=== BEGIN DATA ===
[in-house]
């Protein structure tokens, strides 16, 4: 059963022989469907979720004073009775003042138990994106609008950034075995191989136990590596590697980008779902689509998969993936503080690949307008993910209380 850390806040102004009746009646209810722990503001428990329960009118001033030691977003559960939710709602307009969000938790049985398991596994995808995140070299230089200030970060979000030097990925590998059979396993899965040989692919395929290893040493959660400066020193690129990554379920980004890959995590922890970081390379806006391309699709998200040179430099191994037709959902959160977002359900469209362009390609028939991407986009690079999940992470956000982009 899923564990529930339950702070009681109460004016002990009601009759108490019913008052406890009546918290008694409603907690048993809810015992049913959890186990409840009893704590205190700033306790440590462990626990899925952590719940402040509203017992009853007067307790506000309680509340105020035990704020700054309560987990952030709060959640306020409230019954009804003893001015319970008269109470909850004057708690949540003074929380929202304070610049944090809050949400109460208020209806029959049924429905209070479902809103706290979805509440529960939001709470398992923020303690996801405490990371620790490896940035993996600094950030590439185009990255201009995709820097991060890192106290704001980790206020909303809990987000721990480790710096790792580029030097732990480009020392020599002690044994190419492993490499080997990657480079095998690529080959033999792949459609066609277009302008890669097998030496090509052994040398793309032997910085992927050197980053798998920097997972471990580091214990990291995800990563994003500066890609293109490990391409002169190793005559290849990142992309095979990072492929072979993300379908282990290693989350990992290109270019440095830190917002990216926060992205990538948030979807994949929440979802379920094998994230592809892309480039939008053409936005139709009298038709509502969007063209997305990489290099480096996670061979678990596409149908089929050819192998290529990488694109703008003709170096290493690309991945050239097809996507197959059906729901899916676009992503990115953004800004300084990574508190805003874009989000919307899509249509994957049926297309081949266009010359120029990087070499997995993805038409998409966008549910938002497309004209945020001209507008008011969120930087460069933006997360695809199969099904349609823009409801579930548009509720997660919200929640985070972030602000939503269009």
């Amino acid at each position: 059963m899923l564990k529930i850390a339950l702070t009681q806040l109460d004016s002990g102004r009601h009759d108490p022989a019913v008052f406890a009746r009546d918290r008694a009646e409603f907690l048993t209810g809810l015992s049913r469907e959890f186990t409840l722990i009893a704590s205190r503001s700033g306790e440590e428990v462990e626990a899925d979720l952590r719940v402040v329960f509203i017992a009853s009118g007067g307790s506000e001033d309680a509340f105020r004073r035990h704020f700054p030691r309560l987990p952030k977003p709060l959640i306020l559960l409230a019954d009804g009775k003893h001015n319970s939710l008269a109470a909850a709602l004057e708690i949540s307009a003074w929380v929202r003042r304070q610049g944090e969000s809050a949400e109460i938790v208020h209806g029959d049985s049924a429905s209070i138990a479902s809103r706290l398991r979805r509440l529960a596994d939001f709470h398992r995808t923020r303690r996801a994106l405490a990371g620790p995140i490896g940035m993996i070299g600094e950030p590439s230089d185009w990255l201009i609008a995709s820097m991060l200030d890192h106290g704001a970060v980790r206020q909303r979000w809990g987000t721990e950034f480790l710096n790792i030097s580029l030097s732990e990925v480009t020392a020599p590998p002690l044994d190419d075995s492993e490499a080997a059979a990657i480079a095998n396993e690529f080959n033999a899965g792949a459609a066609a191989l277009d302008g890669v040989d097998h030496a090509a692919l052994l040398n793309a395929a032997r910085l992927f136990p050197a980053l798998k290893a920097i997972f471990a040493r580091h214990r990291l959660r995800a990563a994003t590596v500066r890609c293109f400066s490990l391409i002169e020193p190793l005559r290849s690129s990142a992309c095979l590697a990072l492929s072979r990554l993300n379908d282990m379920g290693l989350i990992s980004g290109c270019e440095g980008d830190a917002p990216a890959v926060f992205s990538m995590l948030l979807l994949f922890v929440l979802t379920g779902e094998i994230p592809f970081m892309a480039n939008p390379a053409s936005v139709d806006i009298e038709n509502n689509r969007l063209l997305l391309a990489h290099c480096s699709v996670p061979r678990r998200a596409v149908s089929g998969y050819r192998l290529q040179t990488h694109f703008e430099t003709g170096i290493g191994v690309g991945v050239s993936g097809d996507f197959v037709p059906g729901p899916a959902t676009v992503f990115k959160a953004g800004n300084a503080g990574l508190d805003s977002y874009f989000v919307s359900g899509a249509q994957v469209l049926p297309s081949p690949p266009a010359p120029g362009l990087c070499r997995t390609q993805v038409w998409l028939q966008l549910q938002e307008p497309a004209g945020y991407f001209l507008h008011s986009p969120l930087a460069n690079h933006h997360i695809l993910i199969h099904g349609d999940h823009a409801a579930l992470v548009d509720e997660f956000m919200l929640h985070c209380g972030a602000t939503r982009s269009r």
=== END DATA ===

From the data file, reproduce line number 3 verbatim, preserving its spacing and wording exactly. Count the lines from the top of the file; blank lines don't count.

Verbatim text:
């Amino acid at each position: 059963m899923l564990k529930i850390a339950l702070t009681q806040l109460d004016s002990g102004r009601h009759d108490p022989a019913v008052f406890a009746r009546d918290r008694a009646e409603f907690l048993t209810g809810l015992s049913r469907e959890f186990t409840l722990i009893a704590s205190r503001s700033g306790e440590e428990v462990e626990a899925d979720l952590r719940v402040v329960f509203i017992a009853s009118g007067g307790s506000e001033d309680a509340f105020r004073r035990h704020f700054p030691r309560l987990p952030k977003p709060l959640i306020l559960l409230a019954d009804g009775k003893h001015n319970s939710l008269a109470a909850a709602l004057e708690i949540s307009a003074w929380v929202r003042r304070q610049g944090e969000s809050a949400e109460i938790v208020h209806g029959d049985s049924a429905s209070i138990a479902s809103r706290l398991r979805r509440l529960a596994d939001f709470h398992r995808t923020r303690r996801a994106l405490a990371g620790p995140i490896g940035m993996i070299g600094e950030p590439s230089d185009w990255l201009i609008a995709s820097m991060l200030d890192h106290g704001a970060v980790r206020q909303r979000w809990g987000t721990e950034f480790l710096n790792i030097s580029l030097s732990e990925v480009t020392a020599p590998p002690l044994d190419d075995s492993e490499a080997a059979a990657i480079a095998n396993e690529f080959n033999a899965g792949a459609a066609a191989l277009d302008g890669v040989d097998h030496a090509a692919l052994l040398n793309a395929a032997r910085l992927f136990p050197a980053l798998k290893a920097i997972f471990a040493r580091h214990r990291l959660r995800a990563a994003t590596v500066r890609c293109f400066s490990l391409i002169e020193p190793l005559r290849s690129s990142a992309c095979l590697a990072l492929s072979r990554l993300n379908d282990m379920g290693l989350i990992s980004g290109c270019e440095g980008d830190a917002p990216a890959v926060f992205s990538m995590l948030l979807l994949f922890v929440l979802t379920g779902e094998i994230p592809f970081m892309a480039n939008p390379a053409s936005v139709d806006i009298e038709n509502n689509r969007l063209l997305l391309a990489h290099c480096s699709v996670p061979r678990r998200a596409v149908s089929g998969y050819r192998l290529q040179t990488h694109f703008e430099t003709g170096i290493g191994v690309g991945v050239s993936g097809d996507f197959v037709p059906g729901p899916a959902t676009v992503f990115k959160a953004g800004n300084a503080g990574l508190d805003s977002y874009f989000v919307s359900g899509a249509q994957v469209l049926p297309s081949p690949p266009a010359p120029g362009l990087c070499r997995t390609q993805v038409w998409l028939q966008l549910q938002e307008p497309a004209g945020y991407f001209l507008h008011s986009p969120l930087a460069n690079h933006h997360i695809l993910i199969h099904g349609d999940h823009a409801a579930l992470v548009d509720e997660f956000m919200l929640h985070c209380g972030a602000t939503r982009s269009r």